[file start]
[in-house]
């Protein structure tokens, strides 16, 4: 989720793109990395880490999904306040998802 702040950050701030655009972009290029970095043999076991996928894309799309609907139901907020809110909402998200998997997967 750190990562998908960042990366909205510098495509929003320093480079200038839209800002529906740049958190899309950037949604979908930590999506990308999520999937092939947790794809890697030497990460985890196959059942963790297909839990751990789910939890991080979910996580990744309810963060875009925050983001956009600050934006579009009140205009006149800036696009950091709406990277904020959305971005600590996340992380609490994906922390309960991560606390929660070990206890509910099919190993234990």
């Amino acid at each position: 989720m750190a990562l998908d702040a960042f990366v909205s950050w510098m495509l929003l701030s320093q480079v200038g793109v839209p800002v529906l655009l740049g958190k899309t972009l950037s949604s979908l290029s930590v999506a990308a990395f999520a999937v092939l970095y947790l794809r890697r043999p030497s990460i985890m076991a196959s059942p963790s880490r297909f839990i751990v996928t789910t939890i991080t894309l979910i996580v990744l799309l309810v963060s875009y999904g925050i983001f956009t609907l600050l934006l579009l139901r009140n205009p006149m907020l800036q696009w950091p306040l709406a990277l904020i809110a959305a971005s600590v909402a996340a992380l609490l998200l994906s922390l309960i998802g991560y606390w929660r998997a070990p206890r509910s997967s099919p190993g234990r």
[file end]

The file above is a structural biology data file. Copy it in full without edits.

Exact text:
[in-house]
């Protein structure tokens, strides 16, 4: 989720793109990395880490999904306040998802 702040950050701030655009972009290029970095043999076991996928894309799309609907139901907020809110909402998200998997997967 750190990562998908960042990366909205510098495509929003320093480079200038839209800002529906740049958190899309950037949604979908930590999506990308999520999937092939947790794809890697030497990460985890196959059942963790297909839990751990789910939890991080979910996580990744309810963060875009925050983001956009600050934006579009009140205009006149800036696009950091709406990277904020959305971005600590996340992380609490994906922390309960991560606390929660070990206890509910099919190993234990």
């Amino acid at each position: 989720m750190a990562l998908d702040a960042f990366v909205s950050w510098m495509l929003l701030s320093q480079v200038g793109v839209p800002v529906l655009l740049g958190k899309t972009l950037s949604s979908l290029s930590v999506a990308a990395f999520a999937v092939l970095y947790l794809r890697r043999p030497s990460i985890m076991a196959s059942p963790s880490r297909f839990i751990v996928t789910t939890i991080t894309l979910i996580v990744l799309l309810v963060s875009y999904g925050i983001f956009t609907l600050l934006l579009l139901r009140n205009p006149m907020l800036q696009w950091p306040l709406a990277l904020i809110a959305a971005s600590v909402a996340a992380l609490l998200l994906s922390l309960i998802g991560y606390w929660r998997a070990p206890r509910s997967s099919p190993g234990r």